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COPD. 2012 Aug;9(5):513-21. doi: 10.3109/15412555.2012.696159. Epub 2012 Jun 21.

The Disability burden of COPD.

Author information

1
Precision Health Economics, Los Angeles, CA, USA. julia@precisionhealtheconomics.com

Abstract

Affecting an estimated 12.6 million people and causing over 100,000 deaths per year, chronic obstructive pulmonary disease (COPD) exacts a heavy burden on American society. Despite knowledge of the impact of COPD on morbidity, mortality, and health care costs, little is known about the association of the disease with economic outcomes such as employment and the collection of disability. We quantify the impact of COPD on Americans aged 51 and older-in particular, their employment prospects and their likelihood of collecting federal disability benefits-by conducting longitudinal regression analysis using the Health and Retirement Study. Controlling for initial health status and a variety of sociodemographic factors, we find that COPD is associated with a decrease in the likelihood of employment of 8.6 percentage points (OR = 0.58, 95% CI 0.50-0.67), from 44% to 35%. This association rivals that of stroke and is larger than those of heart disease, cancer, hypertension, and diabetes. Furthermore, COPD is associated with a 3.9 percentage point (OR 2.52, 95% CI 2.00-3.17) increase in the likelihood of collecting Social Security Disability Insurance (SSDI), from 3.2% to 7.1%, as well as a 1.7 percentage point (OR 2.87, 95% CI 2.02-4.08) increase in the likelihood of collecting Supplemental Security Income (SSI), from 1.0% to 2.7%. The associations of COPD with SSDI and SSI are the largest of any of the conditions studied. Our results are consistent with the hypothesis that COPD imposes a substantial burden on American society by inhibiting employment and creating disability.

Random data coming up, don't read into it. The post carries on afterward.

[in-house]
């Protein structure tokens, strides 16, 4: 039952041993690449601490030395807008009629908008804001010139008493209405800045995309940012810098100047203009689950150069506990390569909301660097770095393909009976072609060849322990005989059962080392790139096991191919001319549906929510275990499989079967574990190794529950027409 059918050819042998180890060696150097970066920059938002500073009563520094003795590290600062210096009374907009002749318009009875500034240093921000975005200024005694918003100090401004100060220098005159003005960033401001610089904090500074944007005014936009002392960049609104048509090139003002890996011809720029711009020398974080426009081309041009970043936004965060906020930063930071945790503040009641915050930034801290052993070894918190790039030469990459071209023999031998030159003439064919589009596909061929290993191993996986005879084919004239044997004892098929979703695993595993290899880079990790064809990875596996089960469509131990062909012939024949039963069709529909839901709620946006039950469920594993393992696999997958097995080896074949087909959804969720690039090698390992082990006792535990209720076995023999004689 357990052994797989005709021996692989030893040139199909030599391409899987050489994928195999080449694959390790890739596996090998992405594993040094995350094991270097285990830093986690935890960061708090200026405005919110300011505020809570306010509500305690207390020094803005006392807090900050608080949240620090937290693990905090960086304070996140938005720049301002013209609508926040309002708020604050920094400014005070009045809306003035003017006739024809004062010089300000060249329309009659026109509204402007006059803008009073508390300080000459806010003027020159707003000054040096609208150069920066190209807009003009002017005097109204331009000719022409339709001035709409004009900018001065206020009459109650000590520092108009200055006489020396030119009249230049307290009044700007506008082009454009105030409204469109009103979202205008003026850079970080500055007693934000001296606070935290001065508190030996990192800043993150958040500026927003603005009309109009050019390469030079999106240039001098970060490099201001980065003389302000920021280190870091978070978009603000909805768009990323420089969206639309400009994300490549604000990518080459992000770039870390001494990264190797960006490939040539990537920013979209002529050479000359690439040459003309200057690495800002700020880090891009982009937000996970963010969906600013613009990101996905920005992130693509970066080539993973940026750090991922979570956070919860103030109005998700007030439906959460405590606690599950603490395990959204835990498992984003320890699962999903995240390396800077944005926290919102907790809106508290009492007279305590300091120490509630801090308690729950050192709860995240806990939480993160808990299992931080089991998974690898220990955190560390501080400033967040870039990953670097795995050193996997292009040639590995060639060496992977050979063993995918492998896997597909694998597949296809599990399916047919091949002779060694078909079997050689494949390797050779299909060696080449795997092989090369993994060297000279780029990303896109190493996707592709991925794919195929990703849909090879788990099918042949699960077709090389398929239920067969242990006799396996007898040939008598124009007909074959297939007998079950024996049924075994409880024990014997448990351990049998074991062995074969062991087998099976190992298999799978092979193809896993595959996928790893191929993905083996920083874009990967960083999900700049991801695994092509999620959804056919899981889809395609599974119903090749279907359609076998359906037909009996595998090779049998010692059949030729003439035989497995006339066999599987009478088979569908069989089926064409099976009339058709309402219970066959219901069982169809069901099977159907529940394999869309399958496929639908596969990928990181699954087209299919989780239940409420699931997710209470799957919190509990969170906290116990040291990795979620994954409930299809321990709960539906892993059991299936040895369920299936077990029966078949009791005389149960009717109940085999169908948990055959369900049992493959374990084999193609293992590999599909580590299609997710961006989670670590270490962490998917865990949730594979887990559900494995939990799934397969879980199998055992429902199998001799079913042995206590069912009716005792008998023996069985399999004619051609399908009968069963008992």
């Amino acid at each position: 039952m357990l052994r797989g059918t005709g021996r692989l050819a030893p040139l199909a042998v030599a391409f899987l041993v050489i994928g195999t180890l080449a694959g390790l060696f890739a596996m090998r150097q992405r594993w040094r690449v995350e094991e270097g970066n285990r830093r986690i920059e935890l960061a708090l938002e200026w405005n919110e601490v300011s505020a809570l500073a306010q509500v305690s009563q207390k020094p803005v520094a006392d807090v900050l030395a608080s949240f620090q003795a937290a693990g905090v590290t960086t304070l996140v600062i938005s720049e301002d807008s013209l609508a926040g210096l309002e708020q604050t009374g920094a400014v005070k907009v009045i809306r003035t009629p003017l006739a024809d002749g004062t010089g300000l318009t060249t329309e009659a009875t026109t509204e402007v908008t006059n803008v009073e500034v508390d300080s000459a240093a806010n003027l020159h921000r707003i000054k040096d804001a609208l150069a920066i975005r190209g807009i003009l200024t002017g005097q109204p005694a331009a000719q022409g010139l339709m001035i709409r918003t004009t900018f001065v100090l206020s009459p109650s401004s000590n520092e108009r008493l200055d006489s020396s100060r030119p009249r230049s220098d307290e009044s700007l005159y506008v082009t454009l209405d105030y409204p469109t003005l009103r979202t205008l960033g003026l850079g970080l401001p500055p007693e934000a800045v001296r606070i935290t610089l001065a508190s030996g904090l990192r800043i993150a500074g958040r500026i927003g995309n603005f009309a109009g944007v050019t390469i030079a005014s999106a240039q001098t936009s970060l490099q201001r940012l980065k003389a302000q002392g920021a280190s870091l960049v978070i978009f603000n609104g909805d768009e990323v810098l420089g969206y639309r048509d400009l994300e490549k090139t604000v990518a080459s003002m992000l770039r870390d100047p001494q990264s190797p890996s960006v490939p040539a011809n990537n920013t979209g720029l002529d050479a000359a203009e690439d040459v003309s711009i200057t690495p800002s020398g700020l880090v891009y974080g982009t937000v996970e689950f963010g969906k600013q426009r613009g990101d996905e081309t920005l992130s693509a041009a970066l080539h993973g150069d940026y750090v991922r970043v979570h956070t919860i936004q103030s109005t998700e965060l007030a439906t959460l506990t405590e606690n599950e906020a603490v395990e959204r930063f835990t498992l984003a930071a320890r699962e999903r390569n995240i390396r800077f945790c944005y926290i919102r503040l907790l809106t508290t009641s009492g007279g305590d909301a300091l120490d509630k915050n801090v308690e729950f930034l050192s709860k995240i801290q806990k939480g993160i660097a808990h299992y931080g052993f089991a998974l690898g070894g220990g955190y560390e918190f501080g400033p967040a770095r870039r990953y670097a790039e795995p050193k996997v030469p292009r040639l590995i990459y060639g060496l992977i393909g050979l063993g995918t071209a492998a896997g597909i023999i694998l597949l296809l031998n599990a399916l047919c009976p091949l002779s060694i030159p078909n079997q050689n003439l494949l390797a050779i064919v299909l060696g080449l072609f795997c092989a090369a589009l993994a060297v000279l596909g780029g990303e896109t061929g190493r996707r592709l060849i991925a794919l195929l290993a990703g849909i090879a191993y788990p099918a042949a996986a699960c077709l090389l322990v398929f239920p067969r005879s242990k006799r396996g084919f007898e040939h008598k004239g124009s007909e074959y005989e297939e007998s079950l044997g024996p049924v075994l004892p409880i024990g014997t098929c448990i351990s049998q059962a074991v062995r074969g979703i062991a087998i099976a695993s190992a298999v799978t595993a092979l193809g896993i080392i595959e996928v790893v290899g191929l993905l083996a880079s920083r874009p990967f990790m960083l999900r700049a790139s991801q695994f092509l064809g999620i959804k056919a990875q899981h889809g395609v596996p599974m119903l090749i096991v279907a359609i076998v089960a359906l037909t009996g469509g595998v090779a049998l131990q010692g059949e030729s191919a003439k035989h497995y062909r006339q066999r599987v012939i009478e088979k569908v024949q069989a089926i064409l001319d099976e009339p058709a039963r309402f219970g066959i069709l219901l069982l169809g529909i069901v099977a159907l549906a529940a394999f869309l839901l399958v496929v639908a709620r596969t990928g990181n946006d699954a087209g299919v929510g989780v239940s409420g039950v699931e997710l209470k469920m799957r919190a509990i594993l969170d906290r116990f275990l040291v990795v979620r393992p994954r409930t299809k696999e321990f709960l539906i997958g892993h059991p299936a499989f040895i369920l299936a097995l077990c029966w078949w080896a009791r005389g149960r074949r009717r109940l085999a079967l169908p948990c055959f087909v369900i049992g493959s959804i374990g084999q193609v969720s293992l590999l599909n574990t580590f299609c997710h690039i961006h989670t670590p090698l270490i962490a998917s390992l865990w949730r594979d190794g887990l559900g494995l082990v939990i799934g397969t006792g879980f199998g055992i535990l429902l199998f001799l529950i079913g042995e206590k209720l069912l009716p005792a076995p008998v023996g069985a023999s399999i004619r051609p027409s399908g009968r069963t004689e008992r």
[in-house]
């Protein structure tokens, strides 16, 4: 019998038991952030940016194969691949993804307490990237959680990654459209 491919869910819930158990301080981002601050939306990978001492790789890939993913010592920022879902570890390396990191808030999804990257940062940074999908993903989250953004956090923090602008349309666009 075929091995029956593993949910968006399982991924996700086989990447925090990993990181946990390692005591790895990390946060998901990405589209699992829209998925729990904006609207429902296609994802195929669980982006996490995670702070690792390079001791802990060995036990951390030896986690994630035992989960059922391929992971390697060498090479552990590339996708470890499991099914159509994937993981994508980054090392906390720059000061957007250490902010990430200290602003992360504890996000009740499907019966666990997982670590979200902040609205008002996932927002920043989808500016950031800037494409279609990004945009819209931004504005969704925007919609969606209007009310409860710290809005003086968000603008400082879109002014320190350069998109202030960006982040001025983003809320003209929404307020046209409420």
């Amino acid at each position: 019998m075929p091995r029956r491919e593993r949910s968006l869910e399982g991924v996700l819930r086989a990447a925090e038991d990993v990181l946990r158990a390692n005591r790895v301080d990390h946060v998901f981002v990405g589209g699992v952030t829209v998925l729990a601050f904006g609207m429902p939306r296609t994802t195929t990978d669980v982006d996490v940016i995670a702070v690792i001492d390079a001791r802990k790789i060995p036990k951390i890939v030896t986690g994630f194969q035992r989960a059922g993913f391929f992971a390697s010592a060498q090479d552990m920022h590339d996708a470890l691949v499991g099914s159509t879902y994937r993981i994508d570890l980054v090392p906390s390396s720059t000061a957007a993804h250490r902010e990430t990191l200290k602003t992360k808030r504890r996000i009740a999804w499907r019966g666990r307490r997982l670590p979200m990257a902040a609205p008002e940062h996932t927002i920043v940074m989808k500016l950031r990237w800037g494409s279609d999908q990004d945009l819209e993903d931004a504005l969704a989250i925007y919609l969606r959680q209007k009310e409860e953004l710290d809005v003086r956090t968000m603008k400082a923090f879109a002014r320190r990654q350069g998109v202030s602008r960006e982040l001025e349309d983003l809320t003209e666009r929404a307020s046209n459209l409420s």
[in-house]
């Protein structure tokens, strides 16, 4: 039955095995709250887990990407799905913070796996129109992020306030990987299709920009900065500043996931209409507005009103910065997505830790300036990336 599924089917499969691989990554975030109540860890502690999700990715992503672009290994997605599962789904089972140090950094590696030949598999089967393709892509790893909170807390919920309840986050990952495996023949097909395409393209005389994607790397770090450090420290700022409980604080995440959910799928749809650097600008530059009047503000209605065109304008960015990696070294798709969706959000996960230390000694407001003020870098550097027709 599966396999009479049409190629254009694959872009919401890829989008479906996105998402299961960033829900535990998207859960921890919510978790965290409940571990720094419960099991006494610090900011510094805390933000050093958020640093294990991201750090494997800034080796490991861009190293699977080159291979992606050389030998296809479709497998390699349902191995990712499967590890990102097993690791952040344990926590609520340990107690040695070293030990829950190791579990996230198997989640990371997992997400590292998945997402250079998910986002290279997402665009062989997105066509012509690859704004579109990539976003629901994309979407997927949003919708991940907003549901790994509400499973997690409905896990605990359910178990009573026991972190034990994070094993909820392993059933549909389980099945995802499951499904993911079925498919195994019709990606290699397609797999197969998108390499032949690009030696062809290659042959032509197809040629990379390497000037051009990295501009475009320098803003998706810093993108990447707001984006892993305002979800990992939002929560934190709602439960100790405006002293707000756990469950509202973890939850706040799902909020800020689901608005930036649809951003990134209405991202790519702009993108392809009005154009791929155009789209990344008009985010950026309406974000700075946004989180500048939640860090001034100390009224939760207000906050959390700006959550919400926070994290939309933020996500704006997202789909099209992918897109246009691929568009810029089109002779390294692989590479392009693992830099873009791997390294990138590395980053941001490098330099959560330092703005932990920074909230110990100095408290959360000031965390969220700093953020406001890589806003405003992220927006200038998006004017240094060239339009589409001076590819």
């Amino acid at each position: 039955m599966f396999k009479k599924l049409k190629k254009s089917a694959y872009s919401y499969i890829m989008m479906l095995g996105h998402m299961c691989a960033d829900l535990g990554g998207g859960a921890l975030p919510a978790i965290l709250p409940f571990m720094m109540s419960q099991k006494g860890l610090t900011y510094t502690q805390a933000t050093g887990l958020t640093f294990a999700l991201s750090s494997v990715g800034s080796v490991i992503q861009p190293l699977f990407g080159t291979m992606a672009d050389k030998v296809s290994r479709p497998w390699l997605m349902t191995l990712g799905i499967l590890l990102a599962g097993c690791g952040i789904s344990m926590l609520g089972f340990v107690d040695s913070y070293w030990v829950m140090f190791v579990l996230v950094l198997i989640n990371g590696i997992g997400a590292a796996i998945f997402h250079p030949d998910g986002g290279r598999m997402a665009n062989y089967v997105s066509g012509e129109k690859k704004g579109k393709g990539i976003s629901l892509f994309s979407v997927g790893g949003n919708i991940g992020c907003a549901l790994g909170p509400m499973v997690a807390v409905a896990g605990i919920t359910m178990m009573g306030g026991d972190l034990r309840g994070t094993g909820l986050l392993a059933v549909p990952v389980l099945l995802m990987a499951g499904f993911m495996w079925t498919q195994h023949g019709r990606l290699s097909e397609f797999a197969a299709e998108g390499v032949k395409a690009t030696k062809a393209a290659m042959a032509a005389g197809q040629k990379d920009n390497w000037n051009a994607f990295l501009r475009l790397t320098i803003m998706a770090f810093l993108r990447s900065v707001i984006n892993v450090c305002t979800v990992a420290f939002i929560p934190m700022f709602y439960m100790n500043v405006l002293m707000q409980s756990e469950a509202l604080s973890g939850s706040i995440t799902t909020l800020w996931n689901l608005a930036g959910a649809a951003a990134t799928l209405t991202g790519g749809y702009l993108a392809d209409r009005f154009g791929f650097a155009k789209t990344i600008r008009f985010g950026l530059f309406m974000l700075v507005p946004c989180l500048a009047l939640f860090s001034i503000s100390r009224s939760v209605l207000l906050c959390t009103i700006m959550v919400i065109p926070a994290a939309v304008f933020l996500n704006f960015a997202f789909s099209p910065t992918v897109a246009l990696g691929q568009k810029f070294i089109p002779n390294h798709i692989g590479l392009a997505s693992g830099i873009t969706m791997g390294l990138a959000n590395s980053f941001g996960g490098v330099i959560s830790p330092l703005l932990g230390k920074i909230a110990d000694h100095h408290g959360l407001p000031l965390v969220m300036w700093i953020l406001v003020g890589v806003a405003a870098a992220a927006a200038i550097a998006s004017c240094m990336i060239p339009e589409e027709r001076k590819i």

PMID:
22721264
DOI:
10.3109/15412555.2012.696159
[Indexed for MEDLINE]

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